NTSB: Asiana Crew Put Too Much Faith in Auto-Pilot
They didn't realize that automatic throttle was failing, says report
By John Johnson, Newser Staff
Posted Jun 24, 2014 1:37 PM CDT
In this July 6, 2013, aerial file photo, the wreckage of Asiana Flight 214 lies on the ground after it crashed at San Francisco International Airport.   (AP Photo/Marcio Jose Sanchez, File)

(Newser) – A combination of factors led to last year's crash of an Asiana Airlines jet in San Francisco, but the one that tops the list of a new report is a straightforward one: "flight crew mismanagement." Federal investigators say the South Korean pilots should have realized that their automatic throttle was bringing them in too low and too slow and overridden it in time, reports the San Francisco Chronicle and the AP. The big problem is that the crew "over-relied on automated systems that they did not fully understand," says Christopher Hart, acting chairman of the National Transportation Safety Board.

The NTSB, therefore, wants Boeing to provide better training for its increasingly complex systems. "In their efforts to compensate for the unreliability of human performance, the designers of automated control systems have unwittingly created opportunities for new error types that can be even more serious than those they were seeking to avoid," says Hart. The report also says the pilots were fatigued at the end of the flight, which didn't help. Three people were killed in the crash, including one young woman who was hit by emergency vehicles. The report generally praised the emergency response but cites problems with training and radio communications.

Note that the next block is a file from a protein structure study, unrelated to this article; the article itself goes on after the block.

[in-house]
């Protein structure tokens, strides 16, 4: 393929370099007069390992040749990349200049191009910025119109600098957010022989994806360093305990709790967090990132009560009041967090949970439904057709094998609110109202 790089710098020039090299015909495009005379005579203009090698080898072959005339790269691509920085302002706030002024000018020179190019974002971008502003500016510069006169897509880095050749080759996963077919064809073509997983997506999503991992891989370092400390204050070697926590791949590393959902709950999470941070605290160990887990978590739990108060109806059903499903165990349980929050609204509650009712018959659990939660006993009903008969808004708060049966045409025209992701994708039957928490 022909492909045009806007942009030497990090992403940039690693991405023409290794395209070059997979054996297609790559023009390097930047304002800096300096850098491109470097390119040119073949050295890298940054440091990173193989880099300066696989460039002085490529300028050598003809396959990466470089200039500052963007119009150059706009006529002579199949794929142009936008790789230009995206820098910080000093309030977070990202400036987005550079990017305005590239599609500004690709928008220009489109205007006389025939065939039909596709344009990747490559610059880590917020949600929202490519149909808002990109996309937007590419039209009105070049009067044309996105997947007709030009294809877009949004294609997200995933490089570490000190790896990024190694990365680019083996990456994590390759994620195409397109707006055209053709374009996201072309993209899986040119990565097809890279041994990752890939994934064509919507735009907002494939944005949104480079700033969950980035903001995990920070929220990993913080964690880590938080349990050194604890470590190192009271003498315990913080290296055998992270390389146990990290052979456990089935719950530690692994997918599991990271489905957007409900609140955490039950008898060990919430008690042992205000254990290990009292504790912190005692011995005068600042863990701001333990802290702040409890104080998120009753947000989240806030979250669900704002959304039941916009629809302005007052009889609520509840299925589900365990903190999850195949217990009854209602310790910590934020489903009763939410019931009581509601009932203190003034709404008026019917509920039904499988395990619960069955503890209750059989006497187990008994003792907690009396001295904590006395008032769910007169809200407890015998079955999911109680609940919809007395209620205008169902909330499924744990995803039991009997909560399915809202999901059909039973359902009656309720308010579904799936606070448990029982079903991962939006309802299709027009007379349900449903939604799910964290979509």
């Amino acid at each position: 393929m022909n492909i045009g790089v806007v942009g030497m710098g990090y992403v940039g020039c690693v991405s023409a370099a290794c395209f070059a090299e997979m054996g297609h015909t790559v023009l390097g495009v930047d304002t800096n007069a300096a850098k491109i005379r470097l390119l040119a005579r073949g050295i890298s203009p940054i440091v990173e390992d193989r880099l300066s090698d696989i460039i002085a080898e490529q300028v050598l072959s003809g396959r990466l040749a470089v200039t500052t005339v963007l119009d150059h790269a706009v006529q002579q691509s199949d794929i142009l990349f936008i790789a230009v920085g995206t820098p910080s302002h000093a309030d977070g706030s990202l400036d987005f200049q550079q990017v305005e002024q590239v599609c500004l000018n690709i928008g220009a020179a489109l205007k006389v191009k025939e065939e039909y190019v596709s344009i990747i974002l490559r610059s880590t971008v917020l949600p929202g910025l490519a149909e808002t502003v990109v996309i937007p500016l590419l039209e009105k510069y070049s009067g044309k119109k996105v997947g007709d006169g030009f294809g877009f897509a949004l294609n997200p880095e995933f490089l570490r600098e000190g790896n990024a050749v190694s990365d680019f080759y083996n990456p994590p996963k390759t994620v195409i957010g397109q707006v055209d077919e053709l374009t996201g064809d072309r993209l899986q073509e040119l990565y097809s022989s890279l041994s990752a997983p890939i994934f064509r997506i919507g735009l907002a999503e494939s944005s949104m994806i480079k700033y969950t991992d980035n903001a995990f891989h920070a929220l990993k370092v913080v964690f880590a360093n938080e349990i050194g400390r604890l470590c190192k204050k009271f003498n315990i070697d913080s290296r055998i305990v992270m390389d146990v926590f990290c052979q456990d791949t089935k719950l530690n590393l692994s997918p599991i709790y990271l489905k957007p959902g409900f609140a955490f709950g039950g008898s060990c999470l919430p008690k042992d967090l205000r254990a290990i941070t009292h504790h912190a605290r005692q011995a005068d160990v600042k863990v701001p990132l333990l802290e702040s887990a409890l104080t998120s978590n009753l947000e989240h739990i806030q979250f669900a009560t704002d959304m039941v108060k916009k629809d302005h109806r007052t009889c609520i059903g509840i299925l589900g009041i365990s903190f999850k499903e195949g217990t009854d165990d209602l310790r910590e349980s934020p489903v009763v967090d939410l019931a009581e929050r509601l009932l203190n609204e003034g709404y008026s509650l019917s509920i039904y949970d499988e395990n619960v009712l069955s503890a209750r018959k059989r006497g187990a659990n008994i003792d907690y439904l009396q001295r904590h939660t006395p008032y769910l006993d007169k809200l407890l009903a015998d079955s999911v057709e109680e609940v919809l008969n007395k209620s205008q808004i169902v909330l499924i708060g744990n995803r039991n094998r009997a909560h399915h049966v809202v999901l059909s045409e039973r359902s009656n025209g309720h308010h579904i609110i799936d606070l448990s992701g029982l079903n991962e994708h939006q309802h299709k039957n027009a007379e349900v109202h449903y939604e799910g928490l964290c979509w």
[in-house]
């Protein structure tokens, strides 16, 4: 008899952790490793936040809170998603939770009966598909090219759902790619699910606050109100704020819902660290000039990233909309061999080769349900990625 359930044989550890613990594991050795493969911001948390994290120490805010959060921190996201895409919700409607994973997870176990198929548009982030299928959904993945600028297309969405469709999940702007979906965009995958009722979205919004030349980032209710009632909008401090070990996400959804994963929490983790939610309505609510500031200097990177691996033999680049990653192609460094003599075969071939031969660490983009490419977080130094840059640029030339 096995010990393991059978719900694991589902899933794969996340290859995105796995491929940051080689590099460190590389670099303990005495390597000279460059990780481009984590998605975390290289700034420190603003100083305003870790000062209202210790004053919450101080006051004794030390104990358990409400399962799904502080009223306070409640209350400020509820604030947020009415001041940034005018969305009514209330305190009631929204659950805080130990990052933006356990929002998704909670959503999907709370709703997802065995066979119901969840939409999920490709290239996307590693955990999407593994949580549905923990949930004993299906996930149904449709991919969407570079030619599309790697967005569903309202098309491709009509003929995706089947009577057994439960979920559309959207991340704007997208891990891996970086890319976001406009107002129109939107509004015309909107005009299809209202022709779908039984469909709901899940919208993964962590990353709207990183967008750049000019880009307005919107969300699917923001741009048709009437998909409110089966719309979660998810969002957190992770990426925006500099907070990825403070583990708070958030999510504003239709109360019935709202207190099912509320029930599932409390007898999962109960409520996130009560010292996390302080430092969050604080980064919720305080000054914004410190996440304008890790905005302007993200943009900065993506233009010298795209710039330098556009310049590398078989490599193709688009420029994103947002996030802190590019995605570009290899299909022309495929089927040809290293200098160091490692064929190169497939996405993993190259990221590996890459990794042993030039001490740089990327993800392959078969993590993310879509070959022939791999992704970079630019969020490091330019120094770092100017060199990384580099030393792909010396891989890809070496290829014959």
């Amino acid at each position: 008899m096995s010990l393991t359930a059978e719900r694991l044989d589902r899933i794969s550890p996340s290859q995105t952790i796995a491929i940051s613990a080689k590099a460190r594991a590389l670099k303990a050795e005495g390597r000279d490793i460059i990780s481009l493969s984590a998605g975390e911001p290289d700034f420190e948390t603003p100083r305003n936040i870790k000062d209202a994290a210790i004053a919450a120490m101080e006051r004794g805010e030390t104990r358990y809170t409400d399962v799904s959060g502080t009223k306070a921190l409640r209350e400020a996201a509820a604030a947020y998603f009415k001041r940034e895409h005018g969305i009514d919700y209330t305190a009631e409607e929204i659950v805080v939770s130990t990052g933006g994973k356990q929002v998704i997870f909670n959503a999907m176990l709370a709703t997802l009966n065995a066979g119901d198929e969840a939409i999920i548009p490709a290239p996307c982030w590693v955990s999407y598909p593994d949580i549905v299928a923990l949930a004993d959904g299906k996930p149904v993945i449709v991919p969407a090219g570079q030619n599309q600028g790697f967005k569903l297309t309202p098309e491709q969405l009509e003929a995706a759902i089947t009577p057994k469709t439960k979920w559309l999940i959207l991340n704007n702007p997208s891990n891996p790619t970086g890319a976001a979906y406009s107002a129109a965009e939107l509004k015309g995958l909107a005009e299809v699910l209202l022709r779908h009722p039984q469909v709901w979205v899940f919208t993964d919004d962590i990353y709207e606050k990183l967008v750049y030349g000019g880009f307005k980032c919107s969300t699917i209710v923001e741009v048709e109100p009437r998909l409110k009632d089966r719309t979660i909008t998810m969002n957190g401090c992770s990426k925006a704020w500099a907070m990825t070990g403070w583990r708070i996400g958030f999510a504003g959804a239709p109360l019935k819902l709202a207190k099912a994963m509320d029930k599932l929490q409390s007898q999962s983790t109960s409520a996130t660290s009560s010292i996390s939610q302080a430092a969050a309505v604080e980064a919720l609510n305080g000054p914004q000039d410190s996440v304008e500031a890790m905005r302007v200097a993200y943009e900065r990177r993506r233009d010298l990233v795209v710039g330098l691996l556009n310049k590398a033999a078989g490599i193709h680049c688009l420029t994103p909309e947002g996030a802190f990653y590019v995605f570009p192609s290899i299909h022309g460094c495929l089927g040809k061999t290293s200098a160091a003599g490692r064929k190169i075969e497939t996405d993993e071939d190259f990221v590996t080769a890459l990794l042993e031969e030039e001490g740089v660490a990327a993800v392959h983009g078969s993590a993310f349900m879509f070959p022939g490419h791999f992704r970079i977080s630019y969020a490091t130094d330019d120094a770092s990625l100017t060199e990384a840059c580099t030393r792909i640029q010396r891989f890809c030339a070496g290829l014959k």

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Showing 3 of 7 comments
Jun 24, 2014 8:33 PM CDT
are they trying to say that on final approach the plane was on auto pilot ?
Jun 24, 2014 4:06 PM CDT
Over worked and under-trained sounds like most pilots flying these days. Without the autopilot a lot of planes would be crashing.
Jun 24, 2014 3:27 PM CDT
When flying on autopilot, you are still responsible for flying the airplane. You are constantly monitoring the autopilot's behavior. If you see the need for a correction before the autopilot makes the correction, there is something wrong and you take over.